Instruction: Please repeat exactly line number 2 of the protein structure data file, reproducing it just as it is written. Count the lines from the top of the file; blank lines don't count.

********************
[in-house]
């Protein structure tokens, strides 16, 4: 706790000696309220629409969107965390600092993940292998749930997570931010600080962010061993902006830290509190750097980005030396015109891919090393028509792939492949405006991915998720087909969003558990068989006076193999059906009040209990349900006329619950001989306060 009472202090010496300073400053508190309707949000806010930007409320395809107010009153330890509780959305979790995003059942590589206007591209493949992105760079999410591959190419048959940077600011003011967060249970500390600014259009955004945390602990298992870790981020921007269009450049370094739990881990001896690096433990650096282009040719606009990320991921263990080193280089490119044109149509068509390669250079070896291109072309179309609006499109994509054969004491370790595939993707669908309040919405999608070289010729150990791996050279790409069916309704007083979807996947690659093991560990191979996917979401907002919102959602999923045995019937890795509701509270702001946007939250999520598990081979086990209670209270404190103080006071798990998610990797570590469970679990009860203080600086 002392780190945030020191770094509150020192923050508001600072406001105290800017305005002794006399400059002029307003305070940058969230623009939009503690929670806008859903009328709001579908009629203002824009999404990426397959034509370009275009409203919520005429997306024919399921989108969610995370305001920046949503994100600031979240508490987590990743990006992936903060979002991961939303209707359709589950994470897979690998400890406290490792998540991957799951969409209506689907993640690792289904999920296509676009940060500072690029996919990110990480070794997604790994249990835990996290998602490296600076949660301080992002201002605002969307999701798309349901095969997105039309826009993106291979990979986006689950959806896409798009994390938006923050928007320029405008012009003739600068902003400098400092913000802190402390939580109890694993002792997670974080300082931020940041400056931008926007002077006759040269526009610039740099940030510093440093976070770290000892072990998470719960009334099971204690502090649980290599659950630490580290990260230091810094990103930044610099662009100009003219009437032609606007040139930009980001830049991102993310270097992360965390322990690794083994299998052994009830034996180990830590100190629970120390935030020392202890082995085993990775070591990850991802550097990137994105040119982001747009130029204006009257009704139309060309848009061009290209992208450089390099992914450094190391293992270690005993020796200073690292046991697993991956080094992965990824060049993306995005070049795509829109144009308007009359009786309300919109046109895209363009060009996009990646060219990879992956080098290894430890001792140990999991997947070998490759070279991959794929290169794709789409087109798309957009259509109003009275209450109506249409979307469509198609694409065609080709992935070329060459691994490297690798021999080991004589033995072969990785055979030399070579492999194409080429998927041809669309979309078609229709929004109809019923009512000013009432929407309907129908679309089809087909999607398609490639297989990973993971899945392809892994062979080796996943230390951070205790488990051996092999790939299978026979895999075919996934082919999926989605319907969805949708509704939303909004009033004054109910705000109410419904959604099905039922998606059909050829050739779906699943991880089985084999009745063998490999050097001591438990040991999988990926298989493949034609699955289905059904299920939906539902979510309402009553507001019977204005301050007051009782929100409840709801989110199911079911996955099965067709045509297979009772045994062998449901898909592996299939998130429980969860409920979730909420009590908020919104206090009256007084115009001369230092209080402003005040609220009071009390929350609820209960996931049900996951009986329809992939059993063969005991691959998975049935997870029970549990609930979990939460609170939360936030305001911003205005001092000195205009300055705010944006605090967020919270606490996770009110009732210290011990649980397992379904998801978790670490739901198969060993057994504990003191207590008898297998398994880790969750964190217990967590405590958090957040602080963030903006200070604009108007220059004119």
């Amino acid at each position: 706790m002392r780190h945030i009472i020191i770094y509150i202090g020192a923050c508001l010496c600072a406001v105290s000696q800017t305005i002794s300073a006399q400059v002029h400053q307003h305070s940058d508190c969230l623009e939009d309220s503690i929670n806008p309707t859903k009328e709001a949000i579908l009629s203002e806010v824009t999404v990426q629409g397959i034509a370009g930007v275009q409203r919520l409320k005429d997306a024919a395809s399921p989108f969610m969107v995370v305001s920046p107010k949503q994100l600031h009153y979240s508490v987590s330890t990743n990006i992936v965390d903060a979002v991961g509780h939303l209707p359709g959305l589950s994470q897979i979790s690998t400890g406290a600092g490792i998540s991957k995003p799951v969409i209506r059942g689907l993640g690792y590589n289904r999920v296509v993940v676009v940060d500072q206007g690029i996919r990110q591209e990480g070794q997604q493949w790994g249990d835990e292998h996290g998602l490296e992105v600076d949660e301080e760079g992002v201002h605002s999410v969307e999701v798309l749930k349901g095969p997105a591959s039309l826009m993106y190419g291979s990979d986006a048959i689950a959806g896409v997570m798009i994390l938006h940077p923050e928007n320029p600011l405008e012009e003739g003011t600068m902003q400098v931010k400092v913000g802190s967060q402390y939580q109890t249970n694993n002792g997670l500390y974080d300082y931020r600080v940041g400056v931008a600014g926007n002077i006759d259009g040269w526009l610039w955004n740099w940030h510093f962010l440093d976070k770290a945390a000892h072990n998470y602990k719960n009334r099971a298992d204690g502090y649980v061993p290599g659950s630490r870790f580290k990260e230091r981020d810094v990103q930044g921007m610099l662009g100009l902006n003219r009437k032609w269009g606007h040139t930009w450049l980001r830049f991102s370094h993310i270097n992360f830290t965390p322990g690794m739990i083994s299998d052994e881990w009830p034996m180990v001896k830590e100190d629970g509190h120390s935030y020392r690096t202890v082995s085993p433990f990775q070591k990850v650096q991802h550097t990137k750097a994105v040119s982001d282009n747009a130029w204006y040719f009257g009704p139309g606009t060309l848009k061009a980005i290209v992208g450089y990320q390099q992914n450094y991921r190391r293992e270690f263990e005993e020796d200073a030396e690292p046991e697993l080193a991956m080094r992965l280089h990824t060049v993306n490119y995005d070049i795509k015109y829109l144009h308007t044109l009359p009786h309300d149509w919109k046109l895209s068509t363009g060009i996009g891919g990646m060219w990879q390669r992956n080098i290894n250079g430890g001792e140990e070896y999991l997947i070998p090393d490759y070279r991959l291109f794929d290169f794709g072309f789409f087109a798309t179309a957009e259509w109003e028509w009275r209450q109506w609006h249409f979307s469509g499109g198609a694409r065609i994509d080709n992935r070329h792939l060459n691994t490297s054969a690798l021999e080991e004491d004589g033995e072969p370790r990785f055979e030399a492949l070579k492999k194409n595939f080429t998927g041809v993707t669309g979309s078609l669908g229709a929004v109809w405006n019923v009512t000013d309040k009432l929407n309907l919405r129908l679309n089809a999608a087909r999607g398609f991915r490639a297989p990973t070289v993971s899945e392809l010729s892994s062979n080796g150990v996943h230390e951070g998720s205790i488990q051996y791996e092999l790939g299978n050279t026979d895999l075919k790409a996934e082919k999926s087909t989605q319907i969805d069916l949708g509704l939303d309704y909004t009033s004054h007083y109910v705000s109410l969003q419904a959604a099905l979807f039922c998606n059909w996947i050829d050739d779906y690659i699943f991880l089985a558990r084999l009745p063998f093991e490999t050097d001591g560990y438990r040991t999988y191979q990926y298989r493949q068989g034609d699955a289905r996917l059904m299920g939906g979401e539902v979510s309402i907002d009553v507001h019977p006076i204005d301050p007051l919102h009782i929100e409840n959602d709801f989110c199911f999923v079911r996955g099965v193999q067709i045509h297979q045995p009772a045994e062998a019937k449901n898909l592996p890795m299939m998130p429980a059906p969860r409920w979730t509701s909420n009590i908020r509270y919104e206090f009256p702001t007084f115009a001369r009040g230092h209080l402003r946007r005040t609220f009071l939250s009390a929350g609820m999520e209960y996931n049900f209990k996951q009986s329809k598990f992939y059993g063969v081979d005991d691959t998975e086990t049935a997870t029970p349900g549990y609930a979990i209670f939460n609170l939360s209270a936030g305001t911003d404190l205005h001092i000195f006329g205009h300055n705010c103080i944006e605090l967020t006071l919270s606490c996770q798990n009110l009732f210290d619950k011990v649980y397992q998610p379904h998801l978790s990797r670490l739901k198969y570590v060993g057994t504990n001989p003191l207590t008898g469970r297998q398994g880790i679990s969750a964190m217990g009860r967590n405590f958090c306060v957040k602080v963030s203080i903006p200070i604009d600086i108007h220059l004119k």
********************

């Protein structure tokens, strides 16, 4: 706790000696309220629409969107965390600092993940292998749930997570931010600080962010061993902006830290509190750097980005030396015109891919090393028509792939492949405006991915998720087909969003558990068989006076193999059906009040209990349900006329619950001989306060 009472202090010496300073400053508190309707949000806010930007409320395809107010009153330890509780959305979790995003059942590589206007591209493949992105760079999410591959190419048959940077600011003011967060249970500390600014259009955004945390602990298992870790981020921007269009450049370094739990881990001896690096433990650096282009040719606009990320991921263990080193280089490119044109149509068509390669250079070896291109072309179309609006499109994509054969004491370790595939993707669908309040919405999608070289010729150990791996050279790409069916309704007083979807996947690659093991560990191979996917979401907002919102959602999923045995019937890795509701509270702001946007939250999520598990081979086990209670209270404190103080006071798990998610990797570590469970679990009860203080600086 002392780190945030020191770094509150020192923050508001600072406001105290800017305005002794006399400059002029307003305070940058969230623009939009503690929670806008859903009328709001579908009629203002824009999404990426397959034509370009275009409203919520005429997306024919399921989108969610995370305001920046949503994100600031979240508490987590990743990006992936903060979002991961939303209707359709589950994470897979690998400890406290490792998540991957799951969409209506689907993640690792289904999920296509676009940060500072690029996919990110990480070794997604790994249990835990996290998602490296600076949660301080992002201002605002969307999701798309349901095969997105039309826009993106291979990979986006689950959806896409798009994390938006923050928007320029405008012009003739600068902003400098400092913000802190402390939580109890694993002792997670974080300082931020940041400056931008926007002077006759040269526009610039740099940030510093440093976070770290000892072990998470719960009334099971204690502090649980290599659950630490580290990260230091810094990103930044610099662009100009003219009437032609606007040139930009980001830049991102993310270097992360965390322990690794083994299998052994009830034996180990830590100190629970120390935030020392202890082995085993990775070591990850991802550097990137994105040119982001747009130029204006009257009704139309060309848009061009290209992208450089390099992914450094190391293992270690005993020796200073690292046991697993991956080094992965990824060049993306995005070049795509829109144009308007009359009786309300919109046109895209363009060009996009990646060219990879992956080098290894430890001792140990999991997947070998490759070279991959794929290169794709789409087109798309957009259509109003009275209450109506249409979307469509198609694409065609080709992935070329060459691994490297690798021999080991004589033995072969990785055979030399070579492999194409080429998927041809669309979309078609229709929004109809019923009512000013009432929407309907129908679309089809087909999607398609490639297989990973993971899945392809892994062979080796996943230390951070205790488990051996092999790939299978026979895999075919996934082919999926989605319907969805949708509704939303909004009033004054109910705000109410419904959604099905039922998606059909050829050739779906699943991880089985084999009745063998490999050097001591438990040991999988990926298989493949034609699955289905059904299920939906539902979510309402009553507001019977204005301050007051009782929100409840709801989110199911079911996955099965067709045509297979009772045994062998449901898909592996299939998130429980969860409920979730909420009590908020919104206090009256007084115009001369230092209080402003005040609220009071009390929350609820209960996931049900996951009986329809992939059993063969005991691959998975049935997870029970549990609930979990939460609170939360936030305001911003205005001092000195205009300055705010944006605090967020919270606490996770009110009732210290011990649980397992379904998801978790670490739901198969060993057994504990003191207590008898297998398994880790969750964190217990967590405590958090957040602080963030903006200070604009108007220059004119």